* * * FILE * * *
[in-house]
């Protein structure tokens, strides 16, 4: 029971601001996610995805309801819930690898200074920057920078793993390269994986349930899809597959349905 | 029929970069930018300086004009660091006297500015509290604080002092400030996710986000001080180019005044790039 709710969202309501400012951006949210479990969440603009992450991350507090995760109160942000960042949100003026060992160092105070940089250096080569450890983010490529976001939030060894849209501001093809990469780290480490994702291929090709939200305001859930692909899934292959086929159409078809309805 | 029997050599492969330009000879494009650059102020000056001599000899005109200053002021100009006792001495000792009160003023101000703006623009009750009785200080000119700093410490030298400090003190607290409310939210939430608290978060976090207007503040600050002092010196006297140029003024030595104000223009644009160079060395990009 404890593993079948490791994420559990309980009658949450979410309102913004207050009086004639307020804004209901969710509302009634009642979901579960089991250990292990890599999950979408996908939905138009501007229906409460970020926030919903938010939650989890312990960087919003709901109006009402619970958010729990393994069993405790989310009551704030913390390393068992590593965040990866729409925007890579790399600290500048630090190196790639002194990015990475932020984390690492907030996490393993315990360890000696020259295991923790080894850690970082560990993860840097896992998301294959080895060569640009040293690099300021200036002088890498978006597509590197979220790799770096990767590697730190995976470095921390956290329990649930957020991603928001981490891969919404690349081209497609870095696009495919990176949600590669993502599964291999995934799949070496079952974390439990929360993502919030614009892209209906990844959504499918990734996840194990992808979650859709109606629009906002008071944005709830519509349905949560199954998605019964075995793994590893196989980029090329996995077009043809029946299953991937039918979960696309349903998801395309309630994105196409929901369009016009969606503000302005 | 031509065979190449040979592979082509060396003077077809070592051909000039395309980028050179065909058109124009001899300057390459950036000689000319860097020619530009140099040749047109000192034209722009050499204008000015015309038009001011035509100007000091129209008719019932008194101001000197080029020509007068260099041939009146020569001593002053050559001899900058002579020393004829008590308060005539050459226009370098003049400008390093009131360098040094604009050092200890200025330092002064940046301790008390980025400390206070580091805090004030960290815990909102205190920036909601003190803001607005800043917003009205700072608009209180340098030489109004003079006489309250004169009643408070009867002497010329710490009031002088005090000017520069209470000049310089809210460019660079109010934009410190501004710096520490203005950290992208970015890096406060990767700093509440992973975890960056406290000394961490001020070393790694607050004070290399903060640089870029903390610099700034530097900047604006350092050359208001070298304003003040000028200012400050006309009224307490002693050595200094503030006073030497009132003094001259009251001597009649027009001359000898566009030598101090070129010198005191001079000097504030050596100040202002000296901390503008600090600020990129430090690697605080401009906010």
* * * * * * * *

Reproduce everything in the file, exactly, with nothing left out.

[in-house]
């Protein structure tokens, strides 16, 4: 029971601001996610995805309801819930690898200074920057920078793993390269994986349930899809597959349905 | 029929970069930018300086004009660091006297500015509290604080002092400030996710986000001080180019005044790039 709710969202309501400012951006949210479990969440603009992450991350507090995760109160942000960042949100003026060992160092105070940089250096080569450890983010490529976001939030060894849209501001093809990469780290480490994702291929090709939200305001859930692909899934292959086929159409078809309805 | 029997050599492969330009000879494009650059102020000056001599000899005109200053002021100009006792001495000792009160003023101000703006623009009750009785200080000119700093410490030298400090003190607290409310939210939430608290978060976090207007503040600050002092010196006297140029003024030595104000223009644009160079060395990009 404890593993079948490791994420559990309980009658949450979410309102913004207050009086004639307020804004209901969710509302009634009642979901579960089991250990292990890599999950979408996908939905138009501007229906409460970020926030919903938010939650989890312990960087919003709901109006009402619970958010729990393994069993405790989310009551704030913390390393068992590593965040990866729409925007890579790399600290500048630090190196790639002194990015990475932020984390690492907030996490393993315990360890000696020259295991923790080894850690970082560990993860840097896992998301294959080895060569640009040293690099300021200036002088890498978006597509590197979220790799770096990767590697730190995976470095921390956290329990649930957020991603928001981490891969919404690349081209497609870095696009495919990176949600590669993502599964291999995934799949070496079952974390439990929360993502919030614009892209209906990844959504499918990734996840194990992808979650859709109606629009906002008071944005709830519509349905949560199954998605019964075995793994590893196989980029090329996995077009043809029946299953991937039918979960696309349903998801395309309630994105196409929901369009016009969606503000302005 | 031509065979190449040979592979082509060396003077077809070592051909000039395309980028050179065909058109124009001899300057390459950036000689000319860097020619530009140099040749047109000192034209722009050499204008000015015309038009001011035509100007000091129209008719019932008194101001000197080029020509007068260099041939009146020569001593002053050559001899900058002579020393004829008590308060005539050459226009370098003049400008390093009131360098040094604009050092200890200025330092002064940046301790008390980025400390206070580091805090004030960290815990909102205190920036909601003190803001607005800043917003009205700072608009209180340098030489109004003079006489309250004169009643408070009867002497010329710490009031002088005090000017520069209470000049310089809210460019660079109010934009410190501004710096520490203005950290992208970015890096406060990767700093509440992973975890960056406290000394961490001020070393790694607050004070290399903060640089870029903390610099700034530097900047604006350092050359208001070298304003003040000028200012400050006309009224307490002693050595200094503030006073030497009132003094001259009251001597009649027009001359000898566009030598101090070129010198005191001079000097504030050596100040202002000296901390503008600090600020990129430090690697605080401009906010």